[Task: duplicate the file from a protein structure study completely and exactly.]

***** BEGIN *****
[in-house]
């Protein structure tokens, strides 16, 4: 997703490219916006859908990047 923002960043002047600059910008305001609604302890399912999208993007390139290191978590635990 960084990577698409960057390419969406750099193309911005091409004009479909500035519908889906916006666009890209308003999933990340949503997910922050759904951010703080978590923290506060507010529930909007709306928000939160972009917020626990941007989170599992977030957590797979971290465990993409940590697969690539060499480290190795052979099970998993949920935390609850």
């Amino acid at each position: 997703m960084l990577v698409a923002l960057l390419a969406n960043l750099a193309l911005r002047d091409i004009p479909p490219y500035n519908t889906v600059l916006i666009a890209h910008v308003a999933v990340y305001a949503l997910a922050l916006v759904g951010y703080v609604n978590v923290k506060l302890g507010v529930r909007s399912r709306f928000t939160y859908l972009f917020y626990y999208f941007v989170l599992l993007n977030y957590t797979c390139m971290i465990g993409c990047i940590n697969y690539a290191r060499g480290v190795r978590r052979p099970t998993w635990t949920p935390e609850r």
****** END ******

[in-house]
């Protein structure tokens, strides 16, 4: 997703490219916006859908990047 923002960043002047600059910008305001609604302890399912999208993007390139290191978590635990 960084990577698409960057390419969406750099193309911005091409004009479909500035519908889906916006666009890209308003999933990340949503997910922050759904951010703080978590923290506060507010529930909007709306928000939160972009917020626990941007989170599992977030957590797979971290465990993409940590697969690539060499480290190795052979099970998993949920935390609850």
């Amino acid at each position: 997703m960084l990577v698409a923002l960057l390419a969406n960043l750099a193309l911005r002047d091409i004009p479909p490219y500035n519908t889906v600059l916006i666009a890209h910008v308003a999933v990340y305001a949503l997910a922050l916006v759904g951010y703080v609604n978590v923290k506060l302890g507010v529930r909007s399912r709306f928000t939160y859908l972009f917020y626990y999208f941007v989170l599992l993007n977030y957590t797979c390139m971290i465990g993409c990047i940590n697969y690539a290191r060499g480290v190795r978590r052979p099970t998993w635990t949920p935390e609850r």